Budget cuts may ground KU planes
In a tight budget year, Kansas University officials have said there’s little university business that’s not being considered for cuts.
And that goes for KU’s private air flights, as well.
KU owns one Citation Bravo jet and has a 50 percent ownership in a 1999 King Air C90B turbo prop through Executive AirShares. Both were purchased with private funds.
With cuts looming, individual departments that use the planes will likely be cutting back on their usage this year, KU spokeswoman Lynn Bretz said.
“If departments want to use the aircraft, they pay for it,” Bretz said. “They try to maximize the use of the plane.”
They could turn to commercial flights, or driving and staying overnight in hotels if either option works out to be more efficient, she said.
Bretz said the majority of KU’s flights are logged by KU Medical Center’s medical outreach program serving rural Kansans.
That program logs 150 to 175 of the more than 300 flights taken on KU planes each year.
Gary Doolittle, a KUMC professor of hematology/oncology, coordinates the medical outreach programs, and said his use of the plane saves time and money over flying commercially to small areas of western Kansas.
He said he approaches the use of the plane from a doctor’s perspective — he is able to arrange his busy schedule to allow for time to treat thousands of cancer patients in cities like Hays and Goddard.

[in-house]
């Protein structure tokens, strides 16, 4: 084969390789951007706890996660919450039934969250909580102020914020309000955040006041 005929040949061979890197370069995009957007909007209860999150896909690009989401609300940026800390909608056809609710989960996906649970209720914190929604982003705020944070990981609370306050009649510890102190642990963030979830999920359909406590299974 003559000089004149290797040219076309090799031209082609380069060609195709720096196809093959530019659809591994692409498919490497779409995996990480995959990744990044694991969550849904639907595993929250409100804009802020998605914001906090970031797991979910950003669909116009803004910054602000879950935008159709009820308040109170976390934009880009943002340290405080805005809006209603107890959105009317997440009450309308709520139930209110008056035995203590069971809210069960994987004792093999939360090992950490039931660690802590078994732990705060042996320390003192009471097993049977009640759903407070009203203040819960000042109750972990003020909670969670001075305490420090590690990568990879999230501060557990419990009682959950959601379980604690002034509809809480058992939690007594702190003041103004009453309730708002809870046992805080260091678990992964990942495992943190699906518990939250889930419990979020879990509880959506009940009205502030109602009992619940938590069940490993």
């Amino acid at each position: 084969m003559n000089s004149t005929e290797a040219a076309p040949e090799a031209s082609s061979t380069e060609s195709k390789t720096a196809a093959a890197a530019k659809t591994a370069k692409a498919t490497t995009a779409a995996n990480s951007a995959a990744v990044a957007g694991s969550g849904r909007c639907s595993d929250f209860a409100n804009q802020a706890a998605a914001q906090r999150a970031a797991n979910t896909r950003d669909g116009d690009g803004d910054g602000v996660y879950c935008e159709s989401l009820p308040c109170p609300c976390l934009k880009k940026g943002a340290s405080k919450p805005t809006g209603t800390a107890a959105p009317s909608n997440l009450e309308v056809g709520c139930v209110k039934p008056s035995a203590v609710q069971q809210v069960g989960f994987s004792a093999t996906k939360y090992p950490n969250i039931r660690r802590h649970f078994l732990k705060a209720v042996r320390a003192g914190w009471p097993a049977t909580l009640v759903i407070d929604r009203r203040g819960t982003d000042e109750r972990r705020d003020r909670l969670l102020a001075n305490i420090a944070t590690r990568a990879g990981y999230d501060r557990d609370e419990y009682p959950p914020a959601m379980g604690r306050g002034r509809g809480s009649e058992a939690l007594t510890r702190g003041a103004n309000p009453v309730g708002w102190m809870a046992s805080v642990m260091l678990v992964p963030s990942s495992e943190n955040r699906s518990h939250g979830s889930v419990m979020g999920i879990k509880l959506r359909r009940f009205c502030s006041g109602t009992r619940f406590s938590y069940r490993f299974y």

Other users for the planes included KU Athletics, which uses the planes for recruiting trips and other purposes. The provost and chancellor use the plane to speak across the state at events for high school seniors in the Kansas Honors Program.
KU Endowment Association uses the plane for fundraising visits across the nation, and the Alumni Association and admissions offices also use it to fly to events.
The Citation Bravo seats eight passengers, and the turbo prop seats six. Organizers of the medical missions and other trips say they often try to maximize the number of people on the plane.
Chancellor Robert Hemenway also organizes trips to Washington, D.C., with researchers to push for federal funding about six to eight times per year, Bretz said.
KU says it spends nearly $700,000 per year to keep its aircraft going. This includes salary and benefits for three pilots and a scheduler, jet maintenance, the fixed cost of the fractional ownership, pilot training and insurance.
Most of that is taken from state funds, Bretz said, except maintenance costs, most of which come from a per-flight-hour charge to its users.
That cost changes monthly — in December it was $1,625 per hour for the Citation jet and $785.14 for the turbo prop plane.
She said the university sees value in the return from the aircraft in dollars coming from donors and federal funds and students recruited to the university.
Bretz also said flying the planes contributes to the Kansas economy — a fact reiterated on the national stage this month.
According to an article in The Washington Post, members of the Kansas congressional delegation, including U.S. Reps. Dennis Moore and Todd Tiahrt, succeeded in removing a provision limiting the use of private jets from a $700 billion bank bailout bill because of the presence of the airline industry in the state.
As available dollars shrink, the trips may be another item the university will have to do without.
“I would have to assume it’s under scrutiny,” Doolittle said. “I would be naïve to think it would not be scrutinized.”